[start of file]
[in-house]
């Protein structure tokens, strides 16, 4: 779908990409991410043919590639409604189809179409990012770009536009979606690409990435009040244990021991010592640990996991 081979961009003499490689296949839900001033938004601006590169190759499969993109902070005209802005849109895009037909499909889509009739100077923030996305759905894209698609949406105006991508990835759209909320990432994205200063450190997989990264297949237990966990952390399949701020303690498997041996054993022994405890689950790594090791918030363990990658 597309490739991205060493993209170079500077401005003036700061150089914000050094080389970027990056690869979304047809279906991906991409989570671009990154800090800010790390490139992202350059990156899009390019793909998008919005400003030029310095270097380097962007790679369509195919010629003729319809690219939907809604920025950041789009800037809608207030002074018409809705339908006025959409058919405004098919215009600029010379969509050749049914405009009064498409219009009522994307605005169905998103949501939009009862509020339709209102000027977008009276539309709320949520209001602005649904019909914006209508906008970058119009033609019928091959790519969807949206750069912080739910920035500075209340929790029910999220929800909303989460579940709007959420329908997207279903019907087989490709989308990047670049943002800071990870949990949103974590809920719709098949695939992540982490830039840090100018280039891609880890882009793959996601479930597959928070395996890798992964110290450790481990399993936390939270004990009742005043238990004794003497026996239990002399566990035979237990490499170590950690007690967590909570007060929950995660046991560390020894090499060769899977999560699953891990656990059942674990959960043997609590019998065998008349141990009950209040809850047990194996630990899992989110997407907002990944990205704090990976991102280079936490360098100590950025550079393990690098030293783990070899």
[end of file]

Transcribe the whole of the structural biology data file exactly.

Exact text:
[in-house]
């Protein structure tokens, strides 16, 4: 779908990409991410043919590639409604189809179409990012770009536009979606690409990435009040244990021991010592640990996991 081979961009003499490689296949839900001033938004601006590169190759499969993109902070005209802005849109895009037909499909889509009739100077923030996305759905894209698609949406105006991508990835759209909320990432994205200063450190997989990264297949237990966990952390399949701020303690498997041996054993022994405890689950790594090791918030363990990658 597309490739991205060493993209170079500077401005003036700061150089914000050094080389970027990056690869979304047809279906991906991409989570671009990154800090800010790390490139992202350059990156899009390019793909998008919005400003030029310095270097380097962007790679369509195919010629003729319809690219939907809604920025950041789009800037809608207030002074018409809705339908006025959409058919405004098919215009600029010379969509050749049914405009009064498409219009009522994307605005169905998103949501939009009862509020339709209102000027977008009276539309709320949520209001602005649904019909914006209508906008970058119009033609019928091959790519969807949206750069912080739910920035500075209340929790029910999220929800909303989460579940709007959420329908997207279903019907087989490709989308990047670049943002800071990870949990949103974590809920719709098949695939992540982490830039840090100018280039891609880890882009793959996601479930597959928070395996890798992964110290450790481990399993936390939270004990009742005043238990004794003497026996239990002399566990035979237990490499170590950690007690967590909570007060929950995660046991560390020894090499060769899977999560699953891990656990059942674990959960043997609590019998065998008349141990009950209040809850047990194996630990899992989110997407907002990944990205704090990976991102280079936490360098100590950025550079393990690098030293783990070899």